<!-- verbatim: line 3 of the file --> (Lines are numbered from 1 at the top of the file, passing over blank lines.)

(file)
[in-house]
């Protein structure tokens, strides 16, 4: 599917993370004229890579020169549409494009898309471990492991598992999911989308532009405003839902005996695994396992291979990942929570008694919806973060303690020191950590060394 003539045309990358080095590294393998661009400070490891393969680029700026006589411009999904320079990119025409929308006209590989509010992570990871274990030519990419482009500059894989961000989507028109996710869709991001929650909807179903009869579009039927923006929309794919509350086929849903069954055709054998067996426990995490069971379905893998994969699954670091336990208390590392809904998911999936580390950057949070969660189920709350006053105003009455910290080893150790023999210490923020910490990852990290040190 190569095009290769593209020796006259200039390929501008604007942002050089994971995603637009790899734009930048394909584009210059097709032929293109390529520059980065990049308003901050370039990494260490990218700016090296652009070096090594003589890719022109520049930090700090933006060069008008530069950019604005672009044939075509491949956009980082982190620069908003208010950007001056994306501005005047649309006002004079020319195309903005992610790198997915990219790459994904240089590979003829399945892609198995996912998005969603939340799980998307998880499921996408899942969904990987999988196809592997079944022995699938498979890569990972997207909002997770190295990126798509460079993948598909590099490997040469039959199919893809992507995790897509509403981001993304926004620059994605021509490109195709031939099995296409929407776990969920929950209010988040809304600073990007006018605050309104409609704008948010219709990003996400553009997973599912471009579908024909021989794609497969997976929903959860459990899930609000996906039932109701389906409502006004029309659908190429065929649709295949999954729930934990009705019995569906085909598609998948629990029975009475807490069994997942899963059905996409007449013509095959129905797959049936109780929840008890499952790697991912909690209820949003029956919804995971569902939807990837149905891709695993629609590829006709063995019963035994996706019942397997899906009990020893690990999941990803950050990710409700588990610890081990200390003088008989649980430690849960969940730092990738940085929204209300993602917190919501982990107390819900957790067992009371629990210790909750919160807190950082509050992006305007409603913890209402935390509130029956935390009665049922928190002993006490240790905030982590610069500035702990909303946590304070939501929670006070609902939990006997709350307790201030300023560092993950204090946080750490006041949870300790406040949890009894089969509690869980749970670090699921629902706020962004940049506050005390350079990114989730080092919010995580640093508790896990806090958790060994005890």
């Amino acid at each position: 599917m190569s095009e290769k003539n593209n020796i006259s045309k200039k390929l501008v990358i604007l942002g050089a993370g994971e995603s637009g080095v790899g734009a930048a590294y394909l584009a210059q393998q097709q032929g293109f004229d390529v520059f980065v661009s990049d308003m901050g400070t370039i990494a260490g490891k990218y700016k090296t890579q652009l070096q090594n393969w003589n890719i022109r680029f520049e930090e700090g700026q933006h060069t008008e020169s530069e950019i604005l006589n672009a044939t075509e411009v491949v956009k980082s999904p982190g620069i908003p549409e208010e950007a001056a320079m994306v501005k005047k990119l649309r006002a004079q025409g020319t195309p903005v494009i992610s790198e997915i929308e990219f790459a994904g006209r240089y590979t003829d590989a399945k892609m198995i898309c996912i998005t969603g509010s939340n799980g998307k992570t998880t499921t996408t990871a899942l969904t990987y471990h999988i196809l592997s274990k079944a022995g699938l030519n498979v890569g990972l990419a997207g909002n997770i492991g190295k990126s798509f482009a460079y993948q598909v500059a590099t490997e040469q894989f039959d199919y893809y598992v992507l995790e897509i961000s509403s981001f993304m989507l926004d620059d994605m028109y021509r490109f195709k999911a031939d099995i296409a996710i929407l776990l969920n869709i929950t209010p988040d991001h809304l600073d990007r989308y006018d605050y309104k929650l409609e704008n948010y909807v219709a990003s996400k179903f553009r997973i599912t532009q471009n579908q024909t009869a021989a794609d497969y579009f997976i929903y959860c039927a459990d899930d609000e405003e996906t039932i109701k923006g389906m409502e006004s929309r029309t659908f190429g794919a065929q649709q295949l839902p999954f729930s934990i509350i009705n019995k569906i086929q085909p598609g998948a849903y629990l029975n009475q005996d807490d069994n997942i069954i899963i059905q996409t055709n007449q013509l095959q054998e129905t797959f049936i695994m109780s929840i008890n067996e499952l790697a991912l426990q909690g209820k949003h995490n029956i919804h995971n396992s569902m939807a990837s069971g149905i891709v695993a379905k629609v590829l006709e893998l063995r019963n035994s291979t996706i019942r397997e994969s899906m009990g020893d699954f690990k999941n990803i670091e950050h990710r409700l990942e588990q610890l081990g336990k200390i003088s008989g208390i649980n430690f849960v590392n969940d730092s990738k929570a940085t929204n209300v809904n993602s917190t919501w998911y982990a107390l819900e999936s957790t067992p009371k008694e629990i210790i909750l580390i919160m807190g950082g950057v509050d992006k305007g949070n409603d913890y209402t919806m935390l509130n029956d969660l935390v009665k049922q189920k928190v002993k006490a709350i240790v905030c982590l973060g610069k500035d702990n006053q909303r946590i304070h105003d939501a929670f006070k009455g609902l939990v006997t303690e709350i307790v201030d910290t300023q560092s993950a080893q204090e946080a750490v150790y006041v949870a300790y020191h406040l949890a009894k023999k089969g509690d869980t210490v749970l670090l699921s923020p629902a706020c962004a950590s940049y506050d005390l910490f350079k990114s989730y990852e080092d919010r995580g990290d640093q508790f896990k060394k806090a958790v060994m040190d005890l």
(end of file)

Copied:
């Amino acid at each position: 599917m190569s095009e290769k003539n593209n020796i006259s045309k200039k390929l501008v990358i604007l942002g050089a993370g994971e995603s637009g080095v790899g734009a930048a590294y394909l584009a210059q393998q097709q032929g293109f004229d390529v520059f980065v661009s990049d308003m901050g400070t370039i990494a260490g490891k990218y700016k090296t890579q652009l070096q090594n393969w003589n890719i022109r680029f520049e930090e700090g700026q933006h060069t008008e020169s530069e950019i604005l006589n672009a044939t075509e411009v491949v956009k980082s999904p982190g620069i908003p549409e208010e950007a001056a320079m994306v501005k005047k990119l649309r006002a004079q025409g020319t195309p903005v494009i992610s790198e997915i929308e990219f790459a994904g006209r240089y590979t003829d590989a399945k892609m198995i898309c996912i998005t969603g509010s939340n799980g998307k992570t998880t499921t996408t990871a899942l969904t990987y471990h999988i196809l592997s274990k079944a022995g699938l030519n498979v890569g990972l990419a997207g909002n997770i492991g190295k990126s798509f482009a460079y993948q598909v500059a590099t490997e040469q894989f039959d199919y893809y598992v992507l995790e897509i961000s509403s981001f993304m989507l926004d620059d994605m028109y021509r490109f195709k999911a031939d099995i296409a996710i929407l776990l969920n869709i929950t209010p988040d991001h809304l600073d990007r989308y006018d605050y309104k929650l409609e704008n948010y909807v219709a990003s996400k179903f553009r997973i599912t532009q471009n579908q024909t009869a021989a794609d497969y579009f997976i929903y959860c039927a459990d899930d609000e405003e996906t039932i109701k923006g389906m409502e006004s929309r029309t659908f190429g794919a065929q649709q295949l839902p999954f729930s934990i509350i009705n019995k569906i086929q085909p598609g998948a849903y629990l029975n009475q005996d807490d069994n997942i069954i899963i059905q996409t055709n007449q013509l095959q054998e129905t797959f049936i695994m109780s929840i008890n067996e499952l790697a991912l426990q909690g209820k949003h995490n029956i919804h995971n396992s569902m939807a990837s069971g149905i891709v695993a379905k629609v590829l006709e893998l063995r019963n035994s291979t996706i019942r397997e994969s899906m009990g020893d699954f690990k999941n990803i670091e950050h990710r409700l990942e588990q610890l081990g336990k200390i003088s008989g208390i649980n430690f849960v590392n969940d730092s990738k929570a940085t929204n209300v809904n993602s917190t919501w998911y982990a107390l819900e999936s957790t067992p009371k008694e629990i210790i909750l580390i919160m807190g950082g950057v509050d992006k305007g949070n409603d913890y209402t919806m935390l509130n029956d969660l935390v009665k049922q189920k928190v002993k006490a709350i240790v905030c982590l973060g610069k500035d702990n006053q909303r946590i304070h105003d939501a929670f006070k009455g609902l939990v006997t303690e709350i307790v201030d910290t300023q560092s993950a080893q204090e946080a750490v150790y006041v949870a300790y020191h406040l949890a009894k023999k089969g509690d869980t210490v749970l670090l699921s923020p629902a706020c962004a950590s940049y506050d005390l910490f350079k990114s989730y990852e080092d919010r995580g990290d640093q508790f896990k060394k806090a958790v060994m040190d005890l």